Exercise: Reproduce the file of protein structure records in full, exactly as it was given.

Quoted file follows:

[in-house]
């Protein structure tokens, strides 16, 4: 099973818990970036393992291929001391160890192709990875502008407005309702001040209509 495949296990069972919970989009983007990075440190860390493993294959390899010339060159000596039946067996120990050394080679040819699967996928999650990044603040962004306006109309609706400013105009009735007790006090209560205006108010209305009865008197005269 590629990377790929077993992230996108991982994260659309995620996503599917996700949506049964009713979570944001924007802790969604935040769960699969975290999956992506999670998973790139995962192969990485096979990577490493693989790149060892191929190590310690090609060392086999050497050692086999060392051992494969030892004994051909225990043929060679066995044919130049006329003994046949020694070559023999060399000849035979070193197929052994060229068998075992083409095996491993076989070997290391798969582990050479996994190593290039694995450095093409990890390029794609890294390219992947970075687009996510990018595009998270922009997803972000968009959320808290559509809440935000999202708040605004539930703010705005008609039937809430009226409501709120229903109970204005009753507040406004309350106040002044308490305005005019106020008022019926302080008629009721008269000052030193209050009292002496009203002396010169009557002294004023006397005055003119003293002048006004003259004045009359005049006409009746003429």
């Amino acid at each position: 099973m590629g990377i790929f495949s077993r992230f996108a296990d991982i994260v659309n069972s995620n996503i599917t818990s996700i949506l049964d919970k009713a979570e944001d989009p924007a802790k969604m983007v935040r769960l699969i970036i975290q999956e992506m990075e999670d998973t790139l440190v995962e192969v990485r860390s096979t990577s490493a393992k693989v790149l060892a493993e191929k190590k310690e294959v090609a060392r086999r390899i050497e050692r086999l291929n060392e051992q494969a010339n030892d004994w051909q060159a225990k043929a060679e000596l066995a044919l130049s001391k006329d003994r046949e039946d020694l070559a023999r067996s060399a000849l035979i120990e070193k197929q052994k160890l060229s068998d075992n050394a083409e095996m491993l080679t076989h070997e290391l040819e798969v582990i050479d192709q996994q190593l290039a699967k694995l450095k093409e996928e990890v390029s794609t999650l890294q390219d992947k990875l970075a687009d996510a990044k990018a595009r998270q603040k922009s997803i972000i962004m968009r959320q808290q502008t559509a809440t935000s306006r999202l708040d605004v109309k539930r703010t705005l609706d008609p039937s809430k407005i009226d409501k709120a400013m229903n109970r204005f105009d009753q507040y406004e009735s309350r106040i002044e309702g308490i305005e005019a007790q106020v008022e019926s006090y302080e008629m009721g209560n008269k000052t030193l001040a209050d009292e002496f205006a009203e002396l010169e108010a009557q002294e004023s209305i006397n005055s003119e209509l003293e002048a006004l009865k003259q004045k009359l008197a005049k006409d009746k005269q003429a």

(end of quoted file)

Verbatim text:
[in-house]
């Protein structure tokens, strides 16, 4: 099973818990970036393992291929001391160890192709990875502008407005309702001040209509 495949296990069972919970989009983007990075440190860390493993294959390899010339060159000596039946067996120990050394080679040819699967996928999650990044603040962004306006109309609706400013105009009735007790006090209560205006108010209305009865008197005269 590629990377790929077993992230996108991982994260659309995620996503599917996700949506049964009713979570944001924007802790969604935040769960699969975290999956992506999670998973790139995962192969990485096979990577490493693989790149060892191929190590310690090609060392086999050497050692086999060392051992494969030892004994051909225990043929060679066995044919130049006329003994046949020694070559023999060399000849035979070193197929052994060229068998075992083409095996491993076989070997290391798969582990050479996994190593290039694995450095093409990890390029794609890294390219992947970075687009996510990018595009998270922009997803972000968009959320808290559509809440935000999202708040605004539930703010705005008609039937809430009226409501709120229903109970204005009753507040406004309350106040002044308490305005005019106020008022019926302080008629009721008269000052030193209050009292002496009203002396010169009557002294004023006397005055003119003293002048006004003259004045009359005049006409009746003429």
């Amino acid at each position: 099973m590629g990377i790929f495949s077993r992230f996108a296990d991982i994260v659309n069972s995620n996503i599917t818990s996700i949506l049964d919970k009713a979570e944001d989009p924007a802790k969604m983007v935040r769960l699969i970036i975290q999956e992506m990075e999670d998973t790139l440190v995962e192969v990485r860390s096979t990577s490493a393992k693989v790149l060892a493993e191929k190590k310690e294959v090609a060392r086999r390899i050497e050692r086999l291929n060392e051992q494969a010339n030892d004994w051909q060159a225990k043929a060679e000596l066995a044919l130049s001391k006329d003994r046949e039946d020694l070559a023999r067996s060399a000849l035979i120990e070193k197929q052994k160890l060229s068998d075992n050394a083409e095996m491993l080679t076989h070997e290391l040819e798969v582990i050479d192709q996994q190593l290039a699967k694995l450095k093409e996928e990890v390029s794609t999650l890294q390219d992947k990875l970075a687009d996510a990044k990018a595009r998270q603040k922009s997803i972000i962004m968009r959320q808290q502008t559509a809440t935000s306006r999202l708040d605004v109309k539930r703010t705005l609706d008609p039937s809430k407005i009226d409501k709120a400013m229903n109970r204005f105009d009753q507040y406004e009735s309350r106040i002044e309702g308490i305005e005019a007790q106020v008022e019926s006090y302080e008629m009721g209560n008269k000052t030193l001040a209050d009292e002496f205006a009203e002396l010169e108010a009557q002294e004023s209305i006397n005055s003119e209509l003293e002048a006004l009865k003259q004045k009359l008197a005049k006409d009746k005269q003429a």